Upgrading The Wheels On A '04 Fat Boy - Start 'EM Young

Teaching A 12-Year-Old How To Wheel Swap

1. Here's what's going on the bike; chrome 18-inch Performance Machine Villain wheels with matching rotors and pulley and a pair of Metzeler tires. In the back is Troy with the stock '04 Fat Boy (with the exception of the Samson exhaust pipes). In Troy's words, the stock wheels looked "boring," and needed something "cooler."

2. The rotor was installed next. Since the rotor matches the wheel, we explained "clocking" to him, and how it's important for the rotor pattern to follow the design of the wheel.

3. The rotor was installed next. Since the rotor matches the wheel, we explained "clocking" to him, and how it's important for the rotor pattern to follow the design of the wheel.

4. Before putting the rotor on, Troy dabbed a bit of red threadlocker on each of the five bolts. Then they were installed finger tight on the wheel. Then with some help from Junior, LifeStyle Cycles' owner, Troy torqued the rotor down (24 lb-ft) to factory specs in a criss-cross pattern. He then installed the rear rotor on the back rim and torqued it down to 45 lb-ft.

5. Following the same method he used in the rotor install, Troy clocked the pulley to match the pattern and finger tightened the pulley bolts. Once again enlisting Junior's help to steady the wheel, Troy then torqued the pulley bolts down to 60 lb-ft.

6. Next, it was time to mount the 18-inch Metzeler tires. Before we could tell Troy about directional tires, he pointed to the rotation arrow on the side of the Metzeler tire and asked if this was the way the tire needed to go. Smart kid. Troy put all of his 85 pounds into getting the mighty Metzeler tire over the Performance Machine rim. We showed him the valve stem markers on the Metzelers, and he slid the tire around so the valve stem was right in the middle of them. With the tire mounted and the bead popped and filled with air, Troy replaced the valve core to keep the air inside the tire.

7. With the tire properly inflated, it was time to balance it. When Troy ran the wheel/tire on the balancer, it was only off by a fraction-not even worth putting weights on it.

8. Next, it was time to take off the stock wheels. With the axle cover off, Troy removed the cotter key, and with a 15/16 wrench, he loosened and removed the axle nut, then used a 9/16 open-end wrench to loosen the axle adjuster so that the wheel and belt could be removed.

9. Troy then removed the belt from the pulley, and with a couple of taps from a rubber mallet, he was able to remove the axle.

10. After removing the rear caliper Troy pulled the rear wheel and slipped the new wheel and tire between the swingarm.

11....and slipped the new wheel and tire between the swingarm.

12. With some helping hands, Troy installed the PM pre-cut wheel spacers, put the belt onto the pulley, adjusted and torqued the axle, and installed the caliper. Then he spun the tire and made sure the belt tracked center in the pulley.

13. The front wheel was next. Using a scissor floor jack, Troy got the bike up in the air (with some help from Sparky to steady the bike). Troy removed the brake caliper and removed the axle nut with a 3/4-inch wrench. Once the axle was out, the tire was removed.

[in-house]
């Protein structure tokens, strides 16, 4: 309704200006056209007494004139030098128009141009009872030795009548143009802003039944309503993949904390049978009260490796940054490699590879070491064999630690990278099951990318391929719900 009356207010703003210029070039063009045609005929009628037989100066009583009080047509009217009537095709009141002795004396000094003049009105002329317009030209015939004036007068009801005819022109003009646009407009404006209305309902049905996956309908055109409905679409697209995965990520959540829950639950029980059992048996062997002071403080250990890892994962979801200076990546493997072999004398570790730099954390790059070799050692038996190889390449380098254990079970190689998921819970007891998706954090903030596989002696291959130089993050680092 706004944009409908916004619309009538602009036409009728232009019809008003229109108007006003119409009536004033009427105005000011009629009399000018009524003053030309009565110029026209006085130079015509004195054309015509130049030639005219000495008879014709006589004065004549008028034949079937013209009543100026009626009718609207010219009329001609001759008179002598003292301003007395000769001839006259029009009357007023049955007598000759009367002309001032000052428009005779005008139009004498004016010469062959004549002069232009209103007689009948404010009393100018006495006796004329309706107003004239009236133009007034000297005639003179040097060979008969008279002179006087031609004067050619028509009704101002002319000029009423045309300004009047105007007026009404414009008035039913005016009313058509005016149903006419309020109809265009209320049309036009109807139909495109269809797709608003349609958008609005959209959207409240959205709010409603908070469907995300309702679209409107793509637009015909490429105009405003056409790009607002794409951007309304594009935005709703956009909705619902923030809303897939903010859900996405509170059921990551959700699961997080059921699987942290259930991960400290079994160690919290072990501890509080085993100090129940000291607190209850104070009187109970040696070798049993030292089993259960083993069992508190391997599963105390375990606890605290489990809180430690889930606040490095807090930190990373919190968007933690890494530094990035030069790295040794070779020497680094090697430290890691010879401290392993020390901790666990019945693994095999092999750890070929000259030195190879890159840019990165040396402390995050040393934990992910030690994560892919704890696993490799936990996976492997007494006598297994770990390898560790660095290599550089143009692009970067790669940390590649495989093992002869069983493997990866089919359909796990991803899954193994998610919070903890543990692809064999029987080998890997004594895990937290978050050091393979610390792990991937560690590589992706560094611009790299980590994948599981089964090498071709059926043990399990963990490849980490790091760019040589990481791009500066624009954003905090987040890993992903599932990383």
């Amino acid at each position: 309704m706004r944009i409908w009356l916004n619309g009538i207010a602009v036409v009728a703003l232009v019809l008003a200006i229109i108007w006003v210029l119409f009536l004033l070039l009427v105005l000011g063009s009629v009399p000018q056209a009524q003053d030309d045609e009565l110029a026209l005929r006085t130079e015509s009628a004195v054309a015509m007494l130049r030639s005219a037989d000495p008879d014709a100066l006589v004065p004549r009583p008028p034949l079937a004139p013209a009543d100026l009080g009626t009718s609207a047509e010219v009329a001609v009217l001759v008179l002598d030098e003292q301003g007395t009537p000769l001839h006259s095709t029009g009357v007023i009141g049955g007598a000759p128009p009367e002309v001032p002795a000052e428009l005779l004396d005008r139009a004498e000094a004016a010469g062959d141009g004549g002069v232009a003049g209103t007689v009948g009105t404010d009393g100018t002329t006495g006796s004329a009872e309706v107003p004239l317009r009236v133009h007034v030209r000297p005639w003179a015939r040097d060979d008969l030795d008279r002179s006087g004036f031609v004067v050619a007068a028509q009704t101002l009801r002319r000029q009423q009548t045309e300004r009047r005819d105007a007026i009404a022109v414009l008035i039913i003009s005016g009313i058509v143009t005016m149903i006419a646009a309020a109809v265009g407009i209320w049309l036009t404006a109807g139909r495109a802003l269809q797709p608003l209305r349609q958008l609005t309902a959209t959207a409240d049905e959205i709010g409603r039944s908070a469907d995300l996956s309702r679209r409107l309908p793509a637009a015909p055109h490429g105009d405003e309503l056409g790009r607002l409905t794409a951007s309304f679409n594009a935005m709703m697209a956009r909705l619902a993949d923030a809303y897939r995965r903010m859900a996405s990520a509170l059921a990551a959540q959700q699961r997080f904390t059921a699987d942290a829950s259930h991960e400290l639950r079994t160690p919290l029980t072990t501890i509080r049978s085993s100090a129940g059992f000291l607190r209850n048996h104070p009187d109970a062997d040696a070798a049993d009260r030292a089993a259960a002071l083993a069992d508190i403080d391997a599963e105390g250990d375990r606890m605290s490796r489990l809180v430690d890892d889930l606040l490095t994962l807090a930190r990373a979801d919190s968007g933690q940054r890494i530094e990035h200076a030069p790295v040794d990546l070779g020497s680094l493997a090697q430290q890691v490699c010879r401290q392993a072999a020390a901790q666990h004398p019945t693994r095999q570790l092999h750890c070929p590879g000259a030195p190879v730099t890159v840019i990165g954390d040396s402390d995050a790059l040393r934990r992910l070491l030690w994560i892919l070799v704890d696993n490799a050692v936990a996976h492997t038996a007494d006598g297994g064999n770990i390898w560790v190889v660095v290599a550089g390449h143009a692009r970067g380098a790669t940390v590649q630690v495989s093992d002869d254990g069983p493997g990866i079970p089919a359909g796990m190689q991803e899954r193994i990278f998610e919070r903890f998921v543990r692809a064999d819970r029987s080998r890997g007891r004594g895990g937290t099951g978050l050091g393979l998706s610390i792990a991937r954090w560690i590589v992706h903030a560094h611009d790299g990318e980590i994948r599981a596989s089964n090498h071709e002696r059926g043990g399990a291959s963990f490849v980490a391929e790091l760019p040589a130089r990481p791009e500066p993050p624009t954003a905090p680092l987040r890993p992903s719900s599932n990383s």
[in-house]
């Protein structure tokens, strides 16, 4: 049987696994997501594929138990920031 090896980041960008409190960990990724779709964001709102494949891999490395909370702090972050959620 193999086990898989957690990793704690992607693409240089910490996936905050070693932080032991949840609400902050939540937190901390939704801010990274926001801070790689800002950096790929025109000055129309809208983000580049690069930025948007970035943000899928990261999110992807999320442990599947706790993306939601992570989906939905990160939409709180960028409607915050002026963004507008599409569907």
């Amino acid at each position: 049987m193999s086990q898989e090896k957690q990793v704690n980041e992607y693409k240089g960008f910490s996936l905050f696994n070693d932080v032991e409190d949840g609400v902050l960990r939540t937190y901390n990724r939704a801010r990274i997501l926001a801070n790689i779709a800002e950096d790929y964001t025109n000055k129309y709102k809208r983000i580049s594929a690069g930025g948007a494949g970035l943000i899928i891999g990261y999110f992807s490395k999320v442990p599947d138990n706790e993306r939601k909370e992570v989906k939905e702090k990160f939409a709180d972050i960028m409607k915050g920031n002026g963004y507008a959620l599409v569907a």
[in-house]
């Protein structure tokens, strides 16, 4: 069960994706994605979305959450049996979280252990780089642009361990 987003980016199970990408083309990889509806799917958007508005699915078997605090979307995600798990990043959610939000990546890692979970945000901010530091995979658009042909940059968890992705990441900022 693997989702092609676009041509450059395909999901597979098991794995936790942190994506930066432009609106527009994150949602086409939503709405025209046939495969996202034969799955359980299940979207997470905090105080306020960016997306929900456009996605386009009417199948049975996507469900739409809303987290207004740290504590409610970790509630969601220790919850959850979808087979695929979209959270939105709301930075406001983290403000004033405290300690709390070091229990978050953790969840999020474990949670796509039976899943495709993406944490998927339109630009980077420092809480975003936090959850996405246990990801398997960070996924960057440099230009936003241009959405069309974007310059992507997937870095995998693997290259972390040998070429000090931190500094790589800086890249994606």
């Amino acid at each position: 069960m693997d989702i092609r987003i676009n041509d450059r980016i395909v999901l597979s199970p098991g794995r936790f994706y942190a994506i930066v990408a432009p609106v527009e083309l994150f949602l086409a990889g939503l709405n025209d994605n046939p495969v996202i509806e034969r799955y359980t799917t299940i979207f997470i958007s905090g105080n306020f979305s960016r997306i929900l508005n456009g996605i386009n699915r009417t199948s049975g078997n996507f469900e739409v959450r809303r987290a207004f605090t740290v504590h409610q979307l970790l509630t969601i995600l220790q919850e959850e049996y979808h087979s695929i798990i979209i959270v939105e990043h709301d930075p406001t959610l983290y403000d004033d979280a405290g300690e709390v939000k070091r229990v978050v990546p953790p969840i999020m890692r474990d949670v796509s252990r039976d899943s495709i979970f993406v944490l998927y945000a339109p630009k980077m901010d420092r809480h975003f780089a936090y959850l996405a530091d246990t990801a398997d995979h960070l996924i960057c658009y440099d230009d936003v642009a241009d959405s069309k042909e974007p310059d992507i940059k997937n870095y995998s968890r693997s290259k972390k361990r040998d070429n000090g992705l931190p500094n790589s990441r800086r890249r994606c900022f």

It took Troy a couple of times lowering the scissor jack until the axle holes lined up for the new front tire and rim combo. With the holes lined up, the axle slid right in and only took a few taps with the plastic mallet to get it in. Troy then connected the caliper to the new PM rotor, and torqued down the front axle nut to 55 lb-ft.

15. The finished product looks awesome compared to the before photo. It's pretty amazing what a set of tires and wheels can do for the look of a motorcycle. And the hands-on experience Troy learned from this project will hopefully help him become the new neighborhood motorcycle mechanic.

Remember when you were a kid watching your pops wrench on the old scoot or fix mom's station wagon? Remember the countless hours you spent sitting on the side just waiting for dad to hand you a wrench and say "Here, loosen this bolt"? We're firm believers in the hands-on technique. Sure, you can learn by watching, but you'll learn a heck of a lot more by doing.

We met this kid named Troy who is interested in motorcycles. He's your average 12-year-old who likes playing XBox and PlayStation, watching South Park, listening to his iPod, and hanging out with his friends. While he's a good student, Troy hasn't had any motorcycle modification or repair experience, nor has he attended any special classes. In fact, Troy had only picked up a wrench once before this story was shot.

To help Troy get a jump-start on what might possibly be his motorcycle wrenching future, we decided to walk him through upgrading the wheels on a bone-stock '04 Fat Boy (who says child labor is a bad thing?). We were swapping out the stock tires and wheels for a set of Performance Machine Villain 18-inch wheels with matching rotors and pulley. Since we were upgrading the wheels from the stock 16-inch units, we had to get some new rubber to go with it. The tire of choice was Metzeler. With all of the parts in place and the bike on the lift, it was time to get started.